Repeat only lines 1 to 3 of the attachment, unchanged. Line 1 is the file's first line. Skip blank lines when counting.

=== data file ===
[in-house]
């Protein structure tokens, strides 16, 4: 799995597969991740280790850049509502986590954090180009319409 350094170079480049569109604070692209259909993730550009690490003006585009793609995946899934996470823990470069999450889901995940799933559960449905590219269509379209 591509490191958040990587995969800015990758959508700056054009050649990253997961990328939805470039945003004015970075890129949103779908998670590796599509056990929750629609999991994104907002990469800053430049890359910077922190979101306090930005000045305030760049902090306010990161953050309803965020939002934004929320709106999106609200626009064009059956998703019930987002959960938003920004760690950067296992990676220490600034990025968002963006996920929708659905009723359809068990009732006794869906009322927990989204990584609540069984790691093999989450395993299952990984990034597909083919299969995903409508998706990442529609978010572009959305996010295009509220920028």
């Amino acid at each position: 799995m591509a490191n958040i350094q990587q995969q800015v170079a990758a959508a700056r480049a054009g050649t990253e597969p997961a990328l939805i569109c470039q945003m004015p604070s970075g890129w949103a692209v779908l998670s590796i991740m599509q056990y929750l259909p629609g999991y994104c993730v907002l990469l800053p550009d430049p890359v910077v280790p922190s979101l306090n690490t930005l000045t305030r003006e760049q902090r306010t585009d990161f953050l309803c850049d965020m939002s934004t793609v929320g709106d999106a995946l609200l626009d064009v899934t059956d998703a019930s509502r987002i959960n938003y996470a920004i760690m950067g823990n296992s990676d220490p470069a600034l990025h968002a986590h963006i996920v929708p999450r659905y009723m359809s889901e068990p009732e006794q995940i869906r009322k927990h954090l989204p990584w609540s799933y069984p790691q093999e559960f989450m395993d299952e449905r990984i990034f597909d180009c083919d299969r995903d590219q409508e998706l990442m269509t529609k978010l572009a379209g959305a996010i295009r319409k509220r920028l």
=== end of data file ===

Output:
[in-house]
């Protein structure tokens, strides 16, 4: 799995597969991740280790850049509502986590954090180009319409 350094170079480049569109604070692209259909993730550009690490003006585009793609995946899934996470823990470069999450889901995940799933559960449905590219269509379209 591509490191958040990587995969800015990758959508700056054009050649990253997961990328939805470039945003004015970075890129949103779908998670590796599509056990929750629609999991994104907002990469800053430049890359910077922190979101306090930005000045305030760049902090306010990161953050309803965020939002934004929320709106999106609200626009064009059956998703019930987002959960938003920004760690950067296992990676220490600034990025968002963006996920929708659905009723359809068990009732006794869906009322927990989204990584609540069984790691093999989450395993299952990984990034597909083919299969995903409508998706990442529609978010572009959305996010295009509220920028």
């Amino acid at each position: 799995m591509a490191n958040i350094q990587q995969q800015v170079a990758a959508a700056r480049a054009g050649t990253e597969p997961a990328l939805i569109c470039q945003m004015p604070s970075g890129w949103a692209v779908l998670s590796i991740m599509q056990y929750l259909p629609g999991y994104c993730v907002l990469l800053p550009d430049p890359v910077v280790p922190s979101l306090n690490t930005l000045t305030r003006e760049q902090r306010t585009d990161f953050l309803c850049d965020m939002s934004t793609v929320g709106d999106a995946l609200l626009d064009v899934t059956d998703a019930s509502r987002i959960n938003y996470a920004i760690m950067g823990n296992s990676d220490p470069a600034l990025h968002a986590h963006i996920v929708p999450r659905y009723m359809s889901e068990p009732e006794q995940i869906r009322k927990h954090l989204p990584w609540s799933y069984p790691q093999e559960f989450m395993d299952e449905r990984i990034f597909d180009c083919d299969r995903d590219q409508e998706l990442m269509t529609k978010l572009a379209g959305a996010i295009r319409k509220r920028l």